Thursday, March 25, 2010



It has been a pretty gloomy week for shark protection at the convention to protect endangered species, this year being held in Qatar. Although Japan pursued what it felt to be a princpled attack on the inclusion of marine species in CITES, particularly in the case of the sharks it is difficult to see how any other organisation could have been as effective in controlling the trade of sharks as CITES. However the reasons for this attack are explored in more detail in a piece published in The Economist later today.

After two weeks, what has the meeting to show for itself? A handful of iguanas and frogs, and a bettle, have trade protection. EU nations spent most of their time bickering between themselves, rather than lobbying other countries. The Americans went in with high hopes, but came out empty-handed, despite having a a big team here and having had several years to prepare. Japan was an effective force in getting exactly what it wanted. It helped, of course, that it takes a two-thirds majority to vote to grant a listing.

Although Appendix 1 listing for bluefin tuna would have been a good idea, it does seem that the organisation that currently manages the bluefin (ICCAT) is changing its tune, although the extent to which the secretariat can actually hold contracting parties to these words that follow remains unclear.

At the end of the CITES meeting, the chair of ICCAT, Fabio Hazin, said:

"the management measures adopted by ICCAT last year to rebuild this species and manage the fisheries were sound and in full conformity with the scientific advice. But much more important, Mr. Chairman, the measures adopted were not taken just as a way to escape from the risk of having the bluefin tuna listed by CITES. They were indeed the inauguration of a new era in ICCAT, in which management measures not in full conformity with scientific advice are no longer a possibility.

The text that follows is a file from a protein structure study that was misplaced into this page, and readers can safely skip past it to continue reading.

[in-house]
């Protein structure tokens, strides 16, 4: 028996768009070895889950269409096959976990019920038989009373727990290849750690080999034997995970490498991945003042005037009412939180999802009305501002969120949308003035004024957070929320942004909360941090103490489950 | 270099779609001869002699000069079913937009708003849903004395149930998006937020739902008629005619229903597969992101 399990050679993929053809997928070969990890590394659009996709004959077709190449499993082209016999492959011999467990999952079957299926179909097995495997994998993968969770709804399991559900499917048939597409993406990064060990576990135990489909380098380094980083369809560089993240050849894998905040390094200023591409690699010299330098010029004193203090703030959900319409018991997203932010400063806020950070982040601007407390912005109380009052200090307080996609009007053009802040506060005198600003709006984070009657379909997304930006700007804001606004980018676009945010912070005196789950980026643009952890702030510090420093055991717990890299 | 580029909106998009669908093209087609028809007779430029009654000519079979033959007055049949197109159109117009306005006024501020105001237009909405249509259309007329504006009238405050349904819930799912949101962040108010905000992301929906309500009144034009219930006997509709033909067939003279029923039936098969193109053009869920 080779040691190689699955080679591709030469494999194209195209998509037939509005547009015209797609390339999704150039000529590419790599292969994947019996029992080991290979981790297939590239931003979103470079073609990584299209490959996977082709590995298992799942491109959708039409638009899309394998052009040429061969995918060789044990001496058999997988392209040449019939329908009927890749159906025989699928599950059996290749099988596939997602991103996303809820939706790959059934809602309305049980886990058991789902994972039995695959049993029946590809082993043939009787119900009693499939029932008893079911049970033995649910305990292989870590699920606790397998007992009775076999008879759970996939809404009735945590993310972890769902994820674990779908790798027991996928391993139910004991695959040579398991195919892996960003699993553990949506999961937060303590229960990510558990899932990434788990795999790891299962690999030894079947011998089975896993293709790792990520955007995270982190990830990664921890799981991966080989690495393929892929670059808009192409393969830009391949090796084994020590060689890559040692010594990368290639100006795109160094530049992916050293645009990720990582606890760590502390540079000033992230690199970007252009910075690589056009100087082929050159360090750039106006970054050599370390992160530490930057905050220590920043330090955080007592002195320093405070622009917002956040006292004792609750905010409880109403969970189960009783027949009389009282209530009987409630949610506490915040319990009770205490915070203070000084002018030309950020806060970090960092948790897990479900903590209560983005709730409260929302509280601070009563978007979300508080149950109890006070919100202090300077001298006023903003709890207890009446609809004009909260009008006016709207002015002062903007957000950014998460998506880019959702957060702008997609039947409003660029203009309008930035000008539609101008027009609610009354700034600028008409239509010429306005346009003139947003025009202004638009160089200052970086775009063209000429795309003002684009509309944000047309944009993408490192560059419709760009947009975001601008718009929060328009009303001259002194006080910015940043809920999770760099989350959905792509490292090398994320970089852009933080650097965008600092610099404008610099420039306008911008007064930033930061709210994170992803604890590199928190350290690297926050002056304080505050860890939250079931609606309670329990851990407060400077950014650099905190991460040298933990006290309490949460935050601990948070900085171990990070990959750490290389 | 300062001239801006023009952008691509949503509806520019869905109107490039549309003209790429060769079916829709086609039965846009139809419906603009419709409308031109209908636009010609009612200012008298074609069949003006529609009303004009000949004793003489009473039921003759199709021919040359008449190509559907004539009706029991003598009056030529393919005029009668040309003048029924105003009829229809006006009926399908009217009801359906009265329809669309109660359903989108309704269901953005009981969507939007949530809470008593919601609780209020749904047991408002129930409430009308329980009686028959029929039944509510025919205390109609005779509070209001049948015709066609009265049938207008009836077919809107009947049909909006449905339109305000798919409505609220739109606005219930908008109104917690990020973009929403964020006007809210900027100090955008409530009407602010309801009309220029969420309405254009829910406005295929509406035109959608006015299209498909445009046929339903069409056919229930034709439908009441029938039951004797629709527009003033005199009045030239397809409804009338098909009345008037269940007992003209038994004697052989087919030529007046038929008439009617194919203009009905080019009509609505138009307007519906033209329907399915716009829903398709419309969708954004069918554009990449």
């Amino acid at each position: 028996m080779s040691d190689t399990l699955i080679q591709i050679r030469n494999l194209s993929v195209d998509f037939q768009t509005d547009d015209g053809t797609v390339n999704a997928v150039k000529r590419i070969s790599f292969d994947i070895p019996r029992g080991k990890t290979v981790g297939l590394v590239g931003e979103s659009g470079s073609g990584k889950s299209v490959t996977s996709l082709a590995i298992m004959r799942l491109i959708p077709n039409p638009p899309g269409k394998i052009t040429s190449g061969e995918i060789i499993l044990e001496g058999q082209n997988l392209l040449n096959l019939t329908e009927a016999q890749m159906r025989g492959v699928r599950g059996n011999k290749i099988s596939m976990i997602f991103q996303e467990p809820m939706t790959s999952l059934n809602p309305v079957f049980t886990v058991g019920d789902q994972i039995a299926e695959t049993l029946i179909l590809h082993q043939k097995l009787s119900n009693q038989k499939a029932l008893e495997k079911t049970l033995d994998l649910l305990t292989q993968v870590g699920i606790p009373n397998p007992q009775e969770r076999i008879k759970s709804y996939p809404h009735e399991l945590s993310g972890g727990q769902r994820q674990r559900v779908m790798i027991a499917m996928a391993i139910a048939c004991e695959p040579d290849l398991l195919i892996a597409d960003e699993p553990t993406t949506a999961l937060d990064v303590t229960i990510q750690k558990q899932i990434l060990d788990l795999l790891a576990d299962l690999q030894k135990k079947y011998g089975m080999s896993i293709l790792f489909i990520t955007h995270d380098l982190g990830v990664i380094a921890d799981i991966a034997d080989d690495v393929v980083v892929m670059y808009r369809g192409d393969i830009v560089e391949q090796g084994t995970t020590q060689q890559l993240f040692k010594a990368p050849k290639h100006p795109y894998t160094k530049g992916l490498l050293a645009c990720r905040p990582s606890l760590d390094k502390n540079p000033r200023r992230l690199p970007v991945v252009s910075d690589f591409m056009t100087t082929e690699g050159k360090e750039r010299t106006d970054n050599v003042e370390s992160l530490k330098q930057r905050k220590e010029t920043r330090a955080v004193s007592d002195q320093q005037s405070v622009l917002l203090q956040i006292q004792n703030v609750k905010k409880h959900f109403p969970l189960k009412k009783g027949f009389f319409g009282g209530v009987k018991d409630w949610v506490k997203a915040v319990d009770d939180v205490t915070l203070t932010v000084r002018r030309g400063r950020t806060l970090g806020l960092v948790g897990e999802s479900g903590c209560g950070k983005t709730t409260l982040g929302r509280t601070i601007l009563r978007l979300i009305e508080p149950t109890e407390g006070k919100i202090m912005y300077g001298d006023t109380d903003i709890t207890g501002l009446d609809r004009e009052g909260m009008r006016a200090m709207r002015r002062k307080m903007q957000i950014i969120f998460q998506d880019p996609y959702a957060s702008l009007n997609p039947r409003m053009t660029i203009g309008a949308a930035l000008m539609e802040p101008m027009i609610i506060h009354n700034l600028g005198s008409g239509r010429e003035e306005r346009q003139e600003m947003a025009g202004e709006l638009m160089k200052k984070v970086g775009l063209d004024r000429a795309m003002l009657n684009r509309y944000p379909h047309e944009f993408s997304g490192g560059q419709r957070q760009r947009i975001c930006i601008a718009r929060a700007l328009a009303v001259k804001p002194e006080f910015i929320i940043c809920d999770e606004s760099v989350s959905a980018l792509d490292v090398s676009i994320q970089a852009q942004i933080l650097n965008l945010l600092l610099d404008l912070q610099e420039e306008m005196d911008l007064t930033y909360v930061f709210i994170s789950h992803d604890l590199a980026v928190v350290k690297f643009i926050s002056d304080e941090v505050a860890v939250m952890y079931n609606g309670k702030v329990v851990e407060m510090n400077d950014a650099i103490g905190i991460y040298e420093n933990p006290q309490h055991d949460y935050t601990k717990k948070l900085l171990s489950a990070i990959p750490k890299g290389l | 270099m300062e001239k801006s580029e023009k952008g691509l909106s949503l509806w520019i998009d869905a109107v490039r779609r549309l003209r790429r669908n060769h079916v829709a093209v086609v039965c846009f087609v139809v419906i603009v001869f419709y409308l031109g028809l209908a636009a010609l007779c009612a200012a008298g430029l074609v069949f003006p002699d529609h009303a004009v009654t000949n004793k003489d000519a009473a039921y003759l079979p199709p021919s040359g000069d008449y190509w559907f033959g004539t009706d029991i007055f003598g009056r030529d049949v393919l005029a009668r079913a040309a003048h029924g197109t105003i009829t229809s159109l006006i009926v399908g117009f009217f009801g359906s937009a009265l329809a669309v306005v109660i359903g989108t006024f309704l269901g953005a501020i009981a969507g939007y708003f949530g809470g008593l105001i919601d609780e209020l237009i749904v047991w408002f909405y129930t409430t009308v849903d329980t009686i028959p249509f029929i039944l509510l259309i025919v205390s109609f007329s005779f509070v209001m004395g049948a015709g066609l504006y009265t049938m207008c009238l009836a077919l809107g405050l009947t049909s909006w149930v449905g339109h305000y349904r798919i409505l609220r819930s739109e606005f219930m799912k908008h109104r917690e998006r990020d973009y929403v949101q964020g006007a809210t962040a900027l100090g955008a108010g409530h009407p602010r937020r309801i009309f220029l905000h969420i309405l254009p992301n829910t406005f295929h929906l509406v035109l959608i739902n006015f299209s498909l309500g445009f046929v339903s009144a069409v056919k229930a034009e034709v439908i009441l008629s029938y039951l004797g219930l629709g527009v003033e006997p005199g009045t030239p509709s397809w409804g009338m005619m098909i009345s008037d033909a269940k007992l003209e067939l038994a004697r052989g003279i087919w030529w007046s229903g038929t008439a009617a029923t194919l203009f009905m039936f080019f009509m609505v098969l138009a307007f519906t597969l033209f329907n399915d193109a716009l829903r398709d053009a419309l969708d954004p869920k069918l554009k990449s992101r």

For those who have concern that ICCAT Contracting parties could have second thoughts in regard of the measures adopted last year, I can assure you that setting Total Allowable Catches beyond the levels scientifically advised as necessary to ensure sustainability of tuna stocks under ICCAT’s mandate shall no longer be acceptable to the CPCs [contracting parties]."

The fight for bluefin goes on to Paris in November.

Tuesday, March 23, 2010

Error limits at CITES

At CITES meetings governments vote on whether or not to support a ban, or a limitation, in the trade of an endangered species.

Here in Doha, there is an electronic voting system. About 137 governments (of a total of around 180) have turned up. They put a card into the voting machine, then they press the buttons to vote. I've not been here for the full meeting, but from memory I'm absolutely certain that if you press '2' you vote yes. If you press '3' you vote no. And if you press '4' you abstain.